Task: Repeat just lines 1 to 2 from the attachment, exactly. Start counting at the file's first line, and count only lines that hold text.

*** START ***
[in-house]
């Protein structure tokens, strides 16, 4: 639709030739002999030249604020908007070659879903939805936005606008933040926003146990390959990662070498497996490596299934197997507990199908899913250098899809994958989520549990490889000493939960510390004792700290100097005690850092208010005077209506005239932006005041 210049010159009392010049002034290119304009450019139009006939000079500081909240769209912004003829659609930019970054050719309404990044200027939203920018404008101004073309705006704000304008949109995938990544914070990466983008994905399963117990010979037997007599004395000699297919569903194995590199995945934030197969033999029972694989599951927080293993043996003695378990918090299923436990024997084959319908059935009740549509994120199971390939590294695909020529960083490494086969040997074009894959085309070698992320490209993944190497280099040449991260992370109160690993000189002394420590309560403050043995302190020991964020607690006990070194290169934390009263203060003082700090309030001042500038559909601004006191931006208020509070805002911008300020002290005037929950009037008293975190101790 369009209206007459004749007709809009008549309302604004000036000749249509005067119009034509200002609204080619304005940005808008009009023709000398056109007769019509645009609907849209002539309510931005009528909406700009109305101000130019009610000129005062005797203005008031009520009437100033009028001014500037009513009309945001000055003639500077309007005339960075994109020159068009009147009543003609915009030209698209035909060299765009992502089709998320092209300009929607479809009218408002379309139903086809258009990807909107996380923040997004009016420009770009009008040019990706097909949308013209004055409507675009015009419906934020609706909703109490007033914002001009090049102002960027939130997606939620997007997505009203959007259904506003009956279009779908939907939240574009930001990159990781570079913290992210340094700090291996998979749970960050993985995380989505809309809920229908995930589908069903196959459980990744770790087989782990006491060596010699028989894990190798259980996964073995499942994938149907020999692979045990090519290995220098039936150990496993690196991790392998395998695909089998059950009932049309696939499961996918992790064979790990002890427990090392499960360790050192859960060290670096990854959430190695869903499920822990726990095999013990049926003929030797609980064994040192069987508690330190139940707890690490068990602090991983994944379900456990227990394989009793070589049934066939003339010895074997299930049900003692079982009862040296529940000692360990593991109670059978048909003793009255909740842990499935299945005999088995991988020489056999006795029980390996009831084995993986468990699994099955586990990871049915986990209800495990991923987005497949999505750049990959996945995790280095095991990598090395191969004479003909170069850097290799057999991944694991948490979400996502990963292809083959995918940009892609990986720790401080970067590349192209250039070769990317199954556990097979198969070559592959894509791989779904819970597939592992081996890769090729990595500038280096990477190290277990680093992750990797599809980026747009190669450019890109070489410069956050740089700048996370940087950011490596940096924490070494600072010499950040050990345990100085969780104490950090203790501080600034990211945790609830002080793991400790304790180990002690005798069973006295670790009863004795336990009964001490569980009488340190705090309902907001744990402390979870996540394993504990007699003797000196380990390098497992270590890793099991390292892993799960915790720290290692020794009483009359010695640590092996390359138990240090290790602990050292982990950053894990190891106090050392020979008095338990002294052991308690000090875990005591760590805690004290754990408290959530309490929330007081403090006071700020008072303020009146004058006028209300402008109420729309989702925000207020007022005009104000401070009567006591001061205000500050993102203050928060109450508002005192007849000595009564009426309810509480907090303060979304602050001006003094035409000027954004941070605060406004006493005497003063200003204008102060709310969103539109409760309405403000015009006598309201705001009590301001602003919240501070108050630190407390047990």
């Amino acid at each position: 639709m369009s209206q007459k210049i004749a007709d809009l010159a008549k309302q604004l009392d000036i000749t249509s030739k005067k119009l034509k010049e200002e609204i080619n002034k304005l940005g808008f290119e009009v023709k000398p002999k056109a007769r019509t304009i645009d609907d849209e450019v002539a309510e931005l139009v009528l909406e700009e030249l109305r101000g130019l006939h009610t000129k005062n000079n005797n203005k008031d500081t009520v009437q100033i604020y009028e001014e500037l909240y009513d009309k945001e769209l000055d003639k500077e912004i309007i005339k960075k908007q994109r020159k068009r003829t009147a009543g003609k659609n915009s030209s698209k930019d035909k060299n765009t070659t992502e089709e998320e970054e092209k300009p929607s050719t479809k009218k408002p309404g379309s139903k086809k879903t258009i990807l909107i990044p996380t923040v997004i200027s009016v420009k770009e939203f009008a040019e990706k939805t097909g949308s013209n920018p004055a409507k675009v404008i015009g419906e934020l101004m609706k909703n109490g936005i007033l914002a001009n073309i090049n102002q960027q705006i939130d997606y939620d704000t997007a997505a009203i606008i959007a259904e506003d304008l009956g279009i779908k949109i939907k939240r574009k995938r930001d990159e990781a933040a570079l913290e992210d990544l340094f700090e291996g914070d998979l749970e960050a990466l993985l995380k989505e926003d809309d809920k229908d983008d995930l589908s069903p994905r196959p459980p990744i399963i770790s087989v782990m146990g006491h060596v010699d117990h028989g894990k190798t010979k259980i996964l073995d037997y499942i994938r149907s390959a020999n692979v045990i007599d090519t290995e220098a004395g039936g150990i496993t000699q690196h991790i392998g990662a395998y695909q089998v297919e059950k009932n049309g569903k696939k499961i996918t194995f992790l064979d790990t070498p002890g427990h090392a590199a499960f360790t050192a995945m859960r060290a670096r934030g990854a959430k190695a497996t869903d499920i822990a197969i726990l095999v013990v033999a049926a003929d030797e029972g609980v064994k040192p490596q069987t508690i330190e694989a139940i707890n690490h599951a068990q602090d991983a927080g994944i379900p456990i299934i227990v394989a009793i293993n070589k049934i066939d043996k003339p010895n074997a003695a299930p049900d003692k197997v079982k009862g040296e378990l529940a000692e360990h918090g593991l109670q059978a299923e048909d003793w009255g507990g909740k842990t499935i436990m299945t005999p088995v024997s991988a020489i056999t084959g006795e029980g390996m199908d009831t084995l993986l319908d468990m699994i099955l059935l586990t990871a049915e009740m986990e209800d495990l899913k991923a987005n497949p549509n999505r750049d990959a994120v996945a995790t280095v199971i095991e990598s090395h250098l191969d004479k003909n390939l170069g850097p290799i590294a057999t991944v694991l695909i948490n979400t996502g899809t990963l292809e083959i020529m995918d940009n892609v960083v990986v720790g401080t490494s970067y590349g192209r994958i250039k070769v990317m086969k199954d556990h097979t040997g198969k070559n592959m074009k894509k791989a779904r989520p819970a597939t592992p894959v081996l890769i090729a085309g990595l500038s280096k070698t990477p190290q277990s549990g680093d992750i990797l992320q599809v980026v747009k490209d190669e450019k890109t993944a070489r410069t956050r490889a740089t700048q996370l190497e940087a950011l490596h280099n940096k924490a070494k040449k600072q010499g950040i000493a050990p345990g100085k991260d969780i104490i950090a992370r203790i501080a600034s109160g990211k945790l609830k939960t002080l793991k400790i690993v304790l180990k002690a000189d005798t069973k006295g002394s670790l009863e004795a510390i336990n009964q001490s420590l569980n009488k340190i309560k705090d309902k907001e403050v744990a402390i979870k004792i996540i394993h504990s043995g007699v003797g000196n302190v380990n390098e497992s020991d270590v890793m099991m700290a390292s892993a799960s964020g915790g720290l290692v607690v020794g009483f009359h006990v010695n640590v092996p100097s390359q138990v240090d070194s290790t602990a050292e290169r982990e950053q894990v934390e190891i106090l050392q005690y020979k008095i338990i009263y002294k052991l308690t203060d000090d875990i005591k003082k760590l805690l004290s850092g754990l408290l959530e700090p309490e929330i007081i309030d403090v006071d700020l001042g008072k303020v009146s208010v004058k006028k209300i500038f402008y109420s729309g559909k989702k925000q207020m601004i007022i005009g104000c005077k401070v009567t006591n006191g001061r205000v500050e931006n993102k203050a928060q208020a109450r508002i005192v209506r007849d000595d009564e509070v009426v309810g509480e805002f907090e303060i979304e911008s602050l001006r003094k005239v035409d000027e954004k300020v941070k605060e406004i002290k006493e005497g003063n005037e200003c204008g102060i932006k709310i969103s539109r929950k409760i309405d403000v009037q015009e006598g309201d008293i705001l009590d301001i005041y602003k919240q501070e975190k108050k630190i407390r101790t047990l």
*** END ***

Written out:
[in-house]
């Protein structure tokens, strides 16, 4: 639709030739002999030249604020908007070659879903939805936005606008933040926003146990390959990662070498497996490596299934197997507990199908899913250098899809994958989520549990490889000493939960510390004792700290100097005690850092208010005077209506005239932006005041 210049010159009392010049002034290119304009450019139009006939000079500081909240769209912004003829659609930019970054050719309404990044200027939203920018404008101004073309705006704000304008949109995938990544914070990466983008994905399963117990010979037997007599004395000699297919569903194995590199995945934030197969033999029972694989599951927080293993043996003695378990918090299923436990024997084959319908059935009740549509994120199971390939590294695909020529960083490494086969040997074009894959085309070698992320490209993944190497280099040449991260992370109160690993000189002394420590309560403050043995302190020991964020607690006990070194290169934390009263203060003082700090309030001042500038559909601004006191931006208020509070805002911008300020002290005037929950009037008293975190101790 369009209206007459004749007709809009008549309302604004000036000749249509005067119009034509200002609204080619304005940005808008009009023709000398056109007769019509645009609907849209002539309510931005009528909406700009109305101000130019009610000129005062005797203005008031009520009437100033009028001014500037009513009309945001000055003639500077309007005339960075994109020159068009009147009543003609915009030209698209035909060299765009992502089709998320092209300009929607479809009218408002379309139903086809258009990807909107996380923040997004009016420009770009009008040019990706097909949308013209004055409507675009015009419906934020609706909703109490007033914002001009090049102002960027939130997606939620997007997505009203959007259904506003009956279009779908939907939240574009930001990159990781570079913290992210340094700090291996998979749970960050993985995380989505809309809920229908995930589908069903196959459980990744770790087989782990006491060596010699028989894990190798259980996964073995499942994938149907020999692979045990090519290995220098039936150990496993690196991790392998395998695909089998059950009932049309696939499961996918992790064979790990002890427990090392499960360790050192859960060290670096990854959430190695869903499920822990726990095999013990049926003929030797609980064994040192069987508690330190139940707890690490068990602090991983994944379900456990227990394989009793070589049934066939003339010895074997299930049900003692079982009862040296529940000692360990593991109670059978048909003793009255909740842990499935299945005999088995991988020489056999006795029980390996009831084995993986468990699994099955586990990871049915986990209800495990991923987005497949999505750049990959996945995790280095095991990598090395191969004479003909170069850097290799057999991944694991948490979400996502990963292809083959995918940009892609990986720790401080970067590349192209250039070769990317199954556990097979198969070559592959894509791989779904819970597939592992081996890769090729990595500038280096990477190290277990680093992750990797599809980026747009190669450019890109070489410069956050740089700048996370940087950011490596940096924490070494600072010499950040050990345990100085969780104490950090203790501080600034990211945790609830002080793991400790304790180990002690005798069973006295670790009863004795336990009964001490569980009488340190705090309902907001744990402390979870996540394993504990007699003797000196380990390098497992270590890793099991390292892993799960915790720290290692020794009483009359010695640590092996390359138990240090290790602990050292982990950053894990190891106090050392020979008095338990002294052991308690000090875990005591760590805690004290754990408290959530309490929330007081403090006071700020008072303020009146004058006028209300402008109420729309989702925000207020007022005009104000401070009567006591001061205000500050993102203050928060109450508002005192007849000595009564009426309810509480907090303060979304602050001006003094035409000027954004941070605060406004006493005497003063200003204008102060709310969103539109409760309405403000015009006598309201705001009590301001602003919240501070108050630190407390047990």